As higher education continues to grapple with COVID-19 I’ve been talking with various kind interviewers. It’s a good way for me to think through my analyses.
Here are two.
Second, Doug Lederman at Inside Higher Ed asked me to reflect on this question: “What is your emerging vision for post-crisis higher education in general?” My compressed answer is in his column, and also copied here:
Much depends on how the pandemic plays out.
If nations like the U.S. can burn through all or the worst of COVID-19 in a couple of months, as China did, the impact will be intense but short term. If the coronavirus and our response persist for a year or more, academia will be redefined.
I fear many of the financial costs will clobber our budgets as state appropriations to publics reduce even further, as campus costs mount, international enrollment drops, endowments wither and families are just able to spend less on education. All of that occurs in the short-term scenario. If COVID-19 gnaws on nations for semesters on end, that will gut higher education’s finances. Given recent institutional history, we should expect an expanded adjunctification of the faculty and “queen sacrifice” cuts to programs (especially the humanities).
Our shift online could take several forms. First, if bad-experience stories circulate and have influence, we could see participation and even enrollment decline. Second, given equity issues worsened by recession, open education resources and open-access publishing could triumph. We may also see inequality drive different technology uses, with wealthier communities using more demanding technologies (virtual and mixed reality, telepresence) while poorer ones turn to tools with lower infrastructure demands (asynchronous video, audio, images and text).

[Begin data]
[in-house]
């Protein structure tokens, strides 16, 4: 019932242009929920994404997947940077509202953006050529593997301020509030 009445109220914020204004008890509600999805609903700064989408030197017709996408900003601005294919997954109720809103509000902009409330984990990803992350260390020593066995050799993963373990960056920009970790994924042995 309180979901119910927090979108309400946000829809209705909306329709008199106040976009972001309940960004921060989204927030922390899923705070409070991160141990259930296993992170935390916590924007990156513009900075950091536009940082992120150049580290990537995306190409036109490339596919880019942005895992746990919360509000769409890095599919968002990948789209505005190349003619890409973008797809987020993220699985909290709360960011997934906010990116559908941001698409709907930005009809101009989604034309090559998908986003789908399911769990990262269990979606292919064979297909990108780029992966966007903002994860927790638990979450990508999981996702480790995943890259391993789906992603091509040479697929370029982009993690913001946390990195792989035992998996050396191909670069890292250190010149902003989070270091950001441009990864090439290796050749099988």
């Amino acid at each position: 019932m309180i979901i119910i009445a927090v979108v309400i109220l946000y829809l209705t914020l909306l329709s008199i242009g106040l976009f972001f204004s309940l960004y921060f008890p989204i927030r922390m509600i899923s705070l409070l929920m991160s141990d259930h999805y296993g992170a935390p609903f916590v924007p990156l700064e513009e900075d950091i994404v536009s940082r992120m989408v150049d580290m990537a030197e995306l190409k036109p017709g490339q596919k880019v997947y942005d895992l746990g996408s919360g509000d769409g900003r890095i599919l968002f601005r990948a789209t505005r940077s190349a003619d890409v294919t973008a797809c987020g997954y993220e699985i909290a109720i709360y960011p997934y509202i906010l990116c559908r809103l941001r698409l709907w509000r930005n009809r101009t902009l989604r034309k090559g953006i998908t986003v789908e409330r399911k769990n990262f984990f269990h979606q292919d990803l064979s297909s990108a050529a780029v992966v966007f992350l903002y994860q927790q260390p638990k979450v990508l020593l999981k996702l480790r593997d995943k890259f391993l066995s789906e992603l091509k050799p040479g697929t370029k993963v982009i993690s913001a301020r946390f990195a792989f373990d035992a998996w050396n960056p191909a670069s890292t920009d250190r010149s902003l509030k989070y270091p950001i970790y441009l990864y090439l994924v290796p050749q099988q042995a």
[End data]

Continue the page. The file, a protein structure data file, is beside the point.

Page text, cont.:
Third, as entirely online pedagogy continues, certain pedagogies and support structures should win widespread attention. Colleges and universities might compete for students (as well as faculty and staff) based on how well and prominently they carry out these teaching methods. Fourth, if the pandemic persists unevenly, coming and going in waves over a long period, we might get used to alternating between face-to-face (i.e., really blended) teaching and wholly online instruction.
Research is experiencing a stall now as faculty remove themselves from on-campus resources. An attenuated pandemic could depress scholarly output for a year or more. At the same time, some faculty members may play an increasingly public role for their research, from work in health care to analyzing COVID-19’s impact through the lenses of sociology, political science, culture, media, urban studies, etc. This may appear both in formal scholarship, research and development, or public advocacy.
Read the whole column, which interviews other people. Interestingly, it’s a sequel to a first column, which is rich by itself. George Station and others critiqued it, and Doug responded seriously. Bravo to all.
And thank you to Howard, Doug, and their teams for interviewing me and sharing the results.
Every day I’m researching and reflecting on how the academy is rapidly changing. I try to blog about it for a bunch of reasons: to spur discussion, to get feedback on my thinking, to share information, and to document this extraordinary moment in history.
More to come!